A top college basketball recruit in the country has decided to skip a step all together, in a move that potentially could change a high schooler’s journey to the NBA forever.
Jalen Green, the potential first-overall pick in the 2021 NBA Draft, elected Thursday to sign with a brand-new G-League development program, according to ESPN’s Adrian Wojnarowski and The Athletic’s Shams Charania, who were on top of the story all day.
Green’s deal is expected to be in the range of $500,000 — but not topped out there, with the opportunity to make endorsements or money from public appearances.
Unlike many other NBA prospects, Green will be able to profit off his name, likeness and talent all while preparing for the next step.
This “reshaped NBA professional pathway program,” as Wojnaroski called it, will compensate elite prospects and provide a “one-year development program outside of minor-league’s traditional team structure.”
Per Charania, it will be in Los Angeles. And Green is the perfect five-star recruit to spearhead this initiative. And his contract includes a full scholarship if he wants to obtain a degree.
“I wanted to get better overall and prepare myself for the NBA because that’s my ultimate goal,” Green told Yahoo Sports’ Chris Haynes. “Everything was planned out right and set up for me to succeed. I think this was a good decision at the end of the day. I’m still going to be able to go back to college and finish school. So, it’s not really that I’m missing out on college because I can go back and finish whenever I need to. School is a big thing in my family.”
It’s not the first time a potential future lottery pick decided to pass on college basketball, like LaMelo Ball or RJ Hampton who played overseas this year. But instances like those have motivated the NBA to keep these guys in the United States, if possible.
“That’s a real program that the NBL has,” Shareef Abdur-Rahim, G League President, told ESPN. “It’s appealing. We have kids leaving the United States — Texas and California and Georgia — to go around the world to play, and our NBA community has to travel there to scout them. That’s counterintuitive. The NBA is the best development system in the world, and those players shouldn’t have to go somewhere else to develop for a year. They should be in our development system.”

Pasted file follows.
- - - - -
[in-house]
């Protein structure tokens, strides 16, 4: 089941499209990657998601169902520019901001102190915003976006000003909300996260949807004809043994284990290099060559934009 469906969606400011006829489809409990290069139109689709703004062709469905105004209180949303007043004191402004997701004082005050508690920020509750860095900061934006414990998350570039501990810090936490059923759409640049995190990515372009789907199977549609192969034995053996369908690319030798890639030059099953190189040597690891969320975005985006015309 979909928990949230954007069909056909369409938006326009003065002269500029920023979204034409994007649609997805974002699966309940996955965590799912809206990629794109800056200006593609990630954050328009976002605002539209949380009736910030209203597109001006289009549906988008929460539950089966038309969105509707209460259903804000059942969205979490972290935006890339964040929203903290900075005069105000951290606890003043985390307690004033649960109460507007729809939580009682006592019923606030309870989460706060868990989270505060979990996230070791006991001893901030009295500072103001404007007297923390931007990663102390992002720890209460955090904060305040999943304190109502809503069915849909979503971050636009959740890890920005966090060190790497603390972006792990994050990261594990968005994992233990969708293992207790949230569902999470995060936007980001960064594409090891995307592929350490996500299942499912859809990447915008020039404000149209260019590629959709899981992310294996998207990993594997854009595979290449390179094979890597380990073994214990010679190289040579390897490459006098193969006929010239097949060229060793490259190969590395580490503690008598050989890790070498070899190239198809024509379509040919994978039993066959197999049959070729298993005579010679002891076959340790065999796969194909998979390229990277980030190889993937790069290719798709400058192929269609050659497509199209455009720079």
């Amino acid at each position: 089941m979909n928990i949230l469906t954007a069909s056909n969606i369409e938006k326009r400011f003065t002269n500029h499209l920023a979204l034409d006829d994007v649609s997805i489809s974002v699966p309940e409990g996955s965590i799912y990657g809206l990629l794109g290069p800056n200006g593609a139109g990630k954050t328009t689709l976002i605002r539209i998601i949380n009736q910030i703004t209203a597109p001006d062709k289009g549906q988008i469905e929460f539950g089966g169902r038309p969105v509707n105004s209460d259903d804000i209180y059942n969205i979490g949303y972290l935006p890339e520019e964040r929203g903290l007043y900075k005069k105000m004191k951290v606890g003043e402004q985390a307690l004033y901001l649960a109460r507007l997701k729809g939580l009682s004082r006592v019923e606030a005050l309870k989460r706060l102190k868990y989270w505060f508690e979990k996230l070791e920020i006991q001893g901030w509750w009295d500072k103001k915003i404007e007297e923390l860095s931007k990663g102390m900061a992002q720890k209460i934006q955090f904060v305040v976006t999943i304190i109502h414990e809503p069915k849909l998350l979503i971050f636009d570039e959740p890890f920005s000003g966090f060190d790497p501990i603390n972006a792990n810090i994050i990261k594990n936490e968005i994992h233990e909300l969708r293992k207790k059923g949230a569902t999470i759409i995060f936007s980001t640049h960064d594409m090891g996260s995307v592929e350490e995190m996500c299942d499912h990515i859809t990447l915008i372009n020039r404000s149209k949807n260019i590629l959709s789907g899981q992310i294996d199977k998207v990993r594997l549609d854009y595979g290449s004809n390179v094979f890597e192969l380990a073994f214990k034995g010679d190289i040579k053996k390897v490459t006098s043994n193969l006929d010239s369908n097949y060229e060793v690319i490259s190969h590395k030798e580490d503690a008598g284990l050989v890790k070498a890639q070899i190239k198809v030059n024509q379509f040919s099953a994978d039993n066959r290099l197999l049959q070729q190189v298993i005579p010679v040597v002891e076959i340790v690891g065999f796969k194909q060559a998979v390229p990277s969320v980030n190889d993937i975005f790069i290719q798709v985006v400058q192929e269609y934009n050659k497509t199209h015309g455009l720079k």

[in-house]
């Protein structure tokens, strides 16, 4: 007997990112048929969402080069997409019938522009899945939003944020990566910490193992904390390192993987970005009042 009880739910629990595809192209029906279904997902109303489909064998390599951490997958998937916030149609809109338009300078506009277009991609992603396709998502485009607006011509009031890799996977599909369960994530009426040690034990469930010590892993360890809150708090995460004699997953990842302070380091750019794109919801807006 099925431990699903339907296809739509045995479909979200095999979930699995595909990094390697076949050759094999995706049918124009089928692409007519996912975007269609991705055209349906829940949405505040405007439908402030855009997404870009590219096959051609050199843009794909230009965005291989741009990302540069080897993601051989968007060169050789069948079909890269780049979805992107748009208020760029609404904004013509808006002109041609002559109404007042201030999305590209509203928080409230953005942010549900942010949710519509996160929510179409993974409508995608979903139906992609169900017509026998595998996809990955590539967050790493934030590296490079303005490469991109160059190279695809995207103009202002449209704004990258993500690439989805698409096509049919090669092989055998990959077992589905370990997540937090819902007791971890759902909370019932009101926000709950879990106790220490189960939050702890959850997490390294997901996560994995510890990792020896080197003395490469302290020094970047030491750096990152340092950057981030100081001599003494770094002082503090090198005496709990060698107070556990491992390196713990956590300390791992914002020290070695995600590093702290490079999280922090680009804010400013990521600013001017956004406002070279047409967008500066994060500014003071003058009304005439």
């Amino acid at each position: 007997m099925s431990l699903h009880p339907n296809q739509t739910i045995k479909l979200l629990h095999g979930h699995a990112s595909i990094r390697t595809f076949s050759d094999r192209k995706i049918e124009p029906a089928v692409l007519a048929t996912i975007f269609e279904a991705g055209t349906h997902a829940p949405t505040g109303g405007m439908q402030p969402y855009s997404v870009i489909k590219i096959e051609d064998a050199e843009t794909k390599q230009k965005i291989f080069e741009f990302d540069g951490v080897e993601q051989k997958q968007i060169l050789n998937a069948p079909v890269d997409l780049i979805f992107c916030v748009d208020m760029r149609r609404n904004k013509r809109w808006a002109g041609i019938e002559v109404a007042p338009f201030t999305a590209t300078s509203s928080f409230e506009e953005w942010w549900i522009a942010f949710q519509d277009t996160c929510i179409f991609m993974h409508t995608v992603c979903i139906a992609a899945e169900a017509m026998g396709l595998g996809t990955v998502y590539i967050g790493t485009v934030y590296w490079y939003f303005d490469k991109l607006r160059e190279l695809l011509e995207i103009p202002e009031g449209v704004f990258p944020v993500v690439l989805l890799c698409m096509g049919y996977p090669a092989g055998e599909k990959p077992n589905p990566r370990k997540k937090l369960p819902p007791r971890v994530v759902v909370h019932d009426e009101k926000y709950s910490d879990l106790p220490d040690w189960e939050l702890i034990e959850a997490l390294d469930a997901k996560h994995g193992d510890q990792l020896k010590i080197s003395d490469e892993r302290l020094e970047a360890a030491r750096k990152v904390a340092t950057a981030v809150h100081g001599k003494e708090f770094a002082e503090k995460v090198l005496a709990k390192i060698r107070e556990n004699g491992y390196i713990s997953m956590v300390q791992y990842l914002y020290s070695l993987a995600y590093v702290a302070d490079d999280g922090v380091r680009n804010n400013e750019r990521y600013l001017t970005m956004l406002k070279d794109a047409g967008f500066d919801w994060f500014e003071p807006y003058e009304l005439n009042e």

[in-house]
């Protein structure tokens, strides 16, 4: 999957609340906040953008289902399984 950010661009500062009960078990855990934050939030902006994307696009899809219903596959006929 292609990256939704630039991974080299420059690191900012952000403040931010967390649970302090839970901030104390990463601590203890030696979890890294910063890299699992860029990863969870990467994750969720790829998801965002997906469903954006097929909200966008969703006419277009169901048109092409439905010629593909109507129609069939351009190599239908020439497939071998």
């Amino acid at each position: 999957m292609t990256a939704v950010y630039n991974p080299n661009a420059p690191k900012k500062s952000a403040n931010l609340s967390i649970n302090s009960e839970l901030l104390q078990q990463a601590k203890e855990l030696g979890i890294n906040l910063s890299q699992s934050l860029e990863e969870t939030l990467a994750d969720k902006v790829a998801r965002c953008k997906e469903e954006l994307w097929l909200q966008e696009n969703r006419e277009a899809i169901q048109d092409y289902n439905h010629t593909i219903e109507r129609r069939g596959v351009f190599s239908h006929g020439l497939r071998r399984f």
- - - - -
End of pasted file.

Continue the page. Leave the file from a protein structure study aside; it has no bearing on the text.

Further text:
Without the limitations imposed on NCAA atheltes, Green may have started quite the trend.
His training will include professional coaching, working with top players and veteran G Leaguers to develop and play against other G League teams, foreign national teams, and NBA academies throughout the world in exhibitions, per reports. All while getting the necessary mentoring for a career in the NBA.
This developmental team concept has been in the works for a few years, and is announced at an interesting time. Whether this catches on as the new status-quo for league-bound players is to be determined, depending on how Green handles it.
“It’s going to be a lot of pressure, but at the same time, I think I’ll handle it well,” Green told Yahoo Sports. “I’ve been handling the attention since the ninth grade, so I’m pretty used to it. I got a small circle that keeps my head right. I think I’ll be fine. Hopefully, everything goes right so players can take this route in the future.”
The 6-foot-6 shooting guard from Fresno, Calif. plays for elite basketball high school Prolific Prep in Napa.
Thumbnail photo via Patrick Gorski/USA TODAY Sports Images